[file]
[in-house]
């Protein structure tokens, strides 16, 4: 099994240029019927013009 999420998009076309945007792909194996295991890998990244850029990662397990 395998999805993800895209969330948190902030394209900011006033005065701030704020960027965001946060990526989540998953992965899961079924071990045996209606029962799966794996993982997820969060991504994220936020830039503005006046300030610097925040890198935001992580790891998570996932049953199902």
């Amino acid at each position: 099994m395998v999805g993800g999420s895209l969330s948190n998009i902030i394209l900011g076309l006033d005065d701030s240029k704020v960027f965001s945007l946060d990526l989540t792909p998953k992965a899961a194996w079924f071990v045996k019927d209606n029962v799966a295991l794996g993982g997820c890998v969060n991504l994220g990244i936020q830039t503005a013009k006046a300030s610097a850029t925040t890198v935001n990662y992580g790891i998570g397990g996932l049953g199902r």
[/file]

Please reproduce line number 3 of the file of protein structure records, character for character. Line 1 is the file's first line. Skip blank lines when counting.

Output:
């Amino acid at each position: 099994m395998v999805g993800g999420s895209l969330s948190n998009i902030i394209l900011g076309l006033d005065d701030s240029k704020v960027f965001s945007l946060d990526l989540t792909p998953k992965a899961a194996w079924f071990v045996k019927d209606n029962v799966a295991l794996g993982g997820c890998v969060n991504l994220g990244i936020q830039t503005a013009k006046a300030s610097a850029t925040t890198v935001n990662y992580g790891i998570g397990g996932l049953g199902r």